Wednesday, June 13, 2007

Atlantica Meeting ready for protests

The fact that the chair of the Atlantic Chamber of Commerces does not even live in Canada is symbolic. This whole group seems to be a part of the process of integration with the US. Capital does not really care for borders especially if erasing national differences can be seen as increasing profit.

Police ready riot squad for Atlantica meeting
Last Updated: Wednesday, June 13, 2007 | 10:32 AM AT
CBC News
Halifax is bracing for a free-trade conference later this week that is expected to draw hundreds of protesters.

The conference, hosted by the Atlantic Provinces Chambers of Commerce, promotes the idea of Atlantica, a zone of freer trade between Atlantic Canada, eastern Quebec and the northeastern United States.

The chamber and the Atlantic Institute of Market Studies, a conservative think-tank, say Atlantic Canada would prosper by becoming the gateway for trade between Asia and the U.S.

"NAFTA has made it easier to trade north-south, but you still continue to have barriers, particularly at the state and provincial level, that keep the states and provinces from actually realizing the full potential of NAFTA," said Charles Cirtwell, acting president of AIMS.

Halifax police will have a riot squad on standby. The conference begins Thursday.

Last year's Atlantica conference in Saint John, N.B., attracted a group of protesters, and the Alliance Against Atlantica says thousands are expected at the upcoming meeting.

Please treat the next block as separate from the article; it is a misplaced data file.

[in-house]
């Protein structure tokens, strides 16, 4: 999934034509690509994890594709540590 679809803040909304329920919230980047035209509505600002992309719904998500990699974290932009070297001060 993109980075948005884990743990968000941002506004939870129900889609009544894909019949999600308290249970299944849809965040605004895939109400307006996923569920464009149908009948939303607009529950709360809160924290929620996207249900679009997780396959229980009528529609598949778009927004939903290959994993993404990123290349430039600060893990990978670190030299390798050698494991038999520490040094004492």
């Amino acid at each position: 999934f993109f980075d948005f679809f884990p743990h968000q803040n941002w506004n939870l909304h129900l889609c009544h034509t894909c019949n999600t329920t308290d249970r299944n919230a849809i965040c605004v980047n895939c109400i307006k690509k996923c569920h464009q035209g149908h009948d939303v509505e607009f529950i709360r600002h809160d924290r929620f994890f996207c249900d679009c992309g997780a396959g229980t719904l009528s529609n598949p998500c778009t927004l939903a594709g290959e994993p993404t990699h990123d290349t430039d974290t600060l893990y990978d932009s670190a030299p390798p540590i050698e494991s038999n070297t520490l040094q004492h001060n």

The group says Atlantica is about cheaper energy and consumer goods for Americans, not economic prosperity for all.

"It's a free-for-all for the business and private elites to do whatever they want to in this region no matter what hindrances might be in the way, such as environmental regulations or social protections," said Dave Ron, who is also with the Nova Scotia Public Interest Research Group.

Truck traffic bad for environment: report
Earlier this year, the Canadian Centre for Policy Alternatives released a report saying the Atlantica proposal turns the region into a springboard for Asian goods destined for the U.S. Midwest with few benefits for Atlantic Canada. Heavy truck traffic would be bad for the environment and damage the highways, the report noted.

While critics say Atlantica is an attack on unions, environmental standards and even the minimum wage, proponents say it's all about Atlantic Canada getting a bigger share of the globalization pie.

The new chairman of the Atlantic Provinces Chambers of Commerce, Jonathan Daniels, lives in Maine. As a board member for several years, his appointment was deliberate and planned, said the outgoing Halifax-based chairman, Stephen Dempsey.

"It really started five years ago when we formally embraced our Atlantica agenda, and we understood if we were going to expand our operation beyond the four Atlantic provinces, then we had to really reach out and engage business people beyond the border," Dempsey said.

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